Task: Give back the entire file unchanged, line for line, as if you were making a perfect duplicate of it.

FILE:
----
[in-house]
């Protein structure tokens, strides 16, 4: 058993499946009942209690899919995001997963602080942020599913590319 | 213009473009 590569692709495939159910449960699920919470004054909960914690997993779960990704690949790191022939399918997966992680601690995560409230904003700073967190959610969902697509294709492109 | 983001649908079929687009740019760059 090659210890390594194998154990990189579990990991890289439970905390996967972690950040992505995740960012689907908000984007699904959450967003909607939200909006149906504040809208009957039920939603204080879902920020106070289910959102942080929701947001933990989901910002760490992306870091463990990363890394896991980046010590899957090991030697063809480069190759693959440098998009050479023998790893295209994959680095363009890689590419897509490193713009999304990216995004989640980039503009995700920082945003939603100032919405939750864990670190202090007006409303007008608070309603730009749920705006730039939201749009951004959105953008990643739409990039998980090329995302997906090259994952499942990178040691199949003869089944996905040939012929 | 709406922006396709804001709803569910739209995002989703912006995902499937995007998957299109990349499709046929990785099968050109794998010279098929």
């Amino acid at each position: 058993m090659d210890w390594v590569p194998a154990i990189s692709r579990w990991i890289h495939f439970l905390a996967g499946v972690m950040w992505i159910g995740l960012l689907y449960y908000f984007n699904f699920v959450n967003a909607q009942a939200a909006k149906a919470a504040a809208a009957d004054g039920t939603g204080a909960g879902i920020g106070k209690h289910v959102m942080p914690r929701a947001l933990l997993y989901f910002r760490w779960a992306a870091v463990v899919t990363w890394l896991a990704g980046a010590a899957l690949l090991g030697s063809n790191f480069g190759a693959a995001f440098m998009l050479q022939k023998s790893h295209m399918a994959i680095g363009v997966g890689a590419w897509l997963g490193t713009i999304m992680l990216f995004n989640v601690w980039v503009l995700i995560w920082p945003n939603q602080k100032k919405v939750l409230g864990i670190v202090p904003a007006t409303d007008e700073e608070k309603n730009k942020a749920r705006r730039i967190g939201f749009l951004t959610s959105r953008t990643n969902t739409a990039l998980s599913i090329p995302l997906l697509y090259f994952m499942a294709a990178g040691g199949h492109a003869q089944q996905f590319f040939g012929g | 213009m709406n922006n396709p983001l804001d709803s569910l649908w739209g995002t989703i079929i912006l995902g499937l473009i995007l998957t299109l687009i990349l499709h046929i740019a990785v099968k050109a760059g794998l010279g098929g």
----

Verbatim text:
[in-house]
């Protein structure tokens, strides 16, 4: 058993499946009942209690899919995001997963602080942020599913590319 | 213009473009 590569692709495939159910449960699920919470004054909960914690997993779960990704690949790191022939399918997966992680601690995560409230904003700073967190959610969902697509294709492109 | 983001649908079929687009740019760059 090659210890390594194998154990990189579990990991890289439970905390996967972690950040992505995740960012689907908000984007699904959450967003909607939200909006149906504040809208009957039920939603204080879902920020106070289910959102942080929701947001933990989901910002760490992306870091463990990363890394896991980046010590899957090991030697063809480069190759693959440098998009050479023998790893295209994959680095363009890689590419897509490193713009999304990216995004989640980039503009995700920082945003939603100032919405939750864990670190202090007006409303007008608070309603730009749920705006730039939201749009951004959105953008990643739409990039998980090329995302997906090259994952499942990178040691199949003869089944996905040939012929 | 709406922006396709804001709803569910739209995002989703912006995902499937995007998957299109990349499709046929990785099968050109794998010279098929």
């Amino acid at each position: 058993m090659d210890w390594v590569p194998a154990i990189s692709r579990w990991i890289h495939f439970l905390a996967g499946v972690m950040w992505i159910g995740l960012l689907y449960y908000f984007n699904f699920v959450n967003a909607q009942a939200a909006k149906a919470a504040a809208a009957d004054g039920t939603g204080a909960g879902i920020g106070k209690h289910v959102m942080p914690r929701a947001l933990l997993y989901f910002r760490w779960a992306a870091v463990v899919t990363w890394l896991a990704g980046a010590a899957l690949l090991g030697s063809n790191f480069g190759a693959a995001f440098m998009l050479q022939k023998s790893h295209m399918a994959i680095g363009v997966g890689a590419w897509l997963g490193t713009i999304m992680l990216f995004n989640v601690w980039v503009l995700i995560w920082p945003n939603q602080k100032k919405v939750l409230g864990i670190v202090p904003a007006t409303d007008e700073e608070k309603n730009k942020a749920r705006r730039i967190g939201f749009l951004t959610s959105r953008t990643n969902t739409a990039l998980s599913i090329p995302l997906l697509y090259f994952m499942a294709a990178g040691g199949h492109a003869q089944q996905f590319f040939g012929g | 213009m709406n922006n396709p983001l804001d709803s569910l649908w739209g995002t989703i079929i912006l995902g499937l473009i995007l998957t299109l687009i990349l499709h046929i740019a990785v099968k050109a760059g794998l010279g098929g």